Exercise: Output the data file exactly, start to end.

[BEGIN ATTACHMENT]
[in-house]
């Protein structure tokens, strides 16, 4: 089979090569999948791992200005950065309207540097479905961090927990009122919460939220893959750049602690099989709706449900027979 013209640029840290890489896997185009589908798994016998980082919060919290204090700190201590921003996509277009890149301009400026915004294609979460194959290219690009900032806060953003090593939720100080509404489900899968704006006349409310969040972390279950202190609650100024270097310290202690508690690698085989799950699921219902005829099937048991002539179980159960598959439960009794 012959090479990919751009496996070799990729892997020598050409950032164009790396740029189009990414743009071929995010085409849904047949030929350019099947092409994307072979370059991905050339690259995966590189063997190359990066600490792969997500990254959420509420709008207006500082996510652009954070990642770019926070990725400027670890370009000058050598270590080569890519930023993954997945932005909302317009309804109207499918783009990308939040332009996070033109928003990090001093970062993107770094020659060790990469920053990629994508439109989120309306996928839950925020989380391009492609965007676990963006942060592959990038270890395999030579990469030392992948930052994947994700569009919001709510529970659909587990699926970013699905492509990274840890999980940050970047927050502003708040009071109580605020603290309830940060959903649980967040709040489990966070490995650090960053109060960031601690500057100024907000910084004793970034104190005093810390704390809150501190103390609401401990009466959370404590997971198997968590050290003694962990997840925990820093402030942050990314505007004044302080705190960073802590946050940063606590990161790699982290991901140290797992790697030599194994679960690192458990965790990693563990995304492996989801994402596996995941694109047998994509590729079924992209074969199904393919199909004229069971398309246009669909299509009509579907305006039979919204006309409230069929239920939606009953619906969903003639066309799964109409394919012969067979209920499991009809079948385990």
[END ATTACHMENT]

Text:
[in-house]
């Protein structure tokens, strides 16, 4: 089979090569999948791992200005950065309207540097479905961090927990009122919460939220893959750049602690099989709706449900027979 013209640029840290890489896997185009589908798994016998980082919060919290204090700190201590921003996509277009890149301009400026915004294609979460194959290219690009900032806060953003090593939720100080509404489900899968704006006349409310969040972390279950202190609650100024270097310290202690508690690698085989799950699921219902005829099937048991002539179980159960598959439960009794 012959090479990919751009496996070799990729892997020598050409950032164009790396740029189009990414743009071929995010085409849904047949030929350019099947092409994307072979370059991905050339690259995966590189063997190359990066600490792969997500990254959420509420709008207006500082996510652009954070990642770019926070990725400027670890370009000058050598270590080569890519930023993954997945932005909302317009309804109207499918783009990308939040332009996070033109928003990090001093970062993107770094020659060790990469920053990629994508439109989120309306996928839950925020989380391009492609965007676990963006942060592959990038270890395999030579990469030392992948930052994947994700569009919001709510529970659909587990699926970013699905492509990274840890999980940050970047927050502003708040009071109580605020603290309830940060959903649980967040709040489990966070490995650090960053109060960031601690500057100024907000910084004793970034104190005093810390704390809150501190103390609401401990009466959370404590997971198997968590050290003694962990997840925990820093402030942050990314505007004044302080705190960073802590946050940063606590990161790699982290991901140290797992790697030599194994679960690192458990965790990693563990995304492996989801994402596996995941694109047998994509590729079924992209074969199904393919199909004229069971398309246009669909299509009509579907305006039979919204006309409230069929239920939606009953619906969903003639066309799964109409394919012969067979209920499991009809079948385990």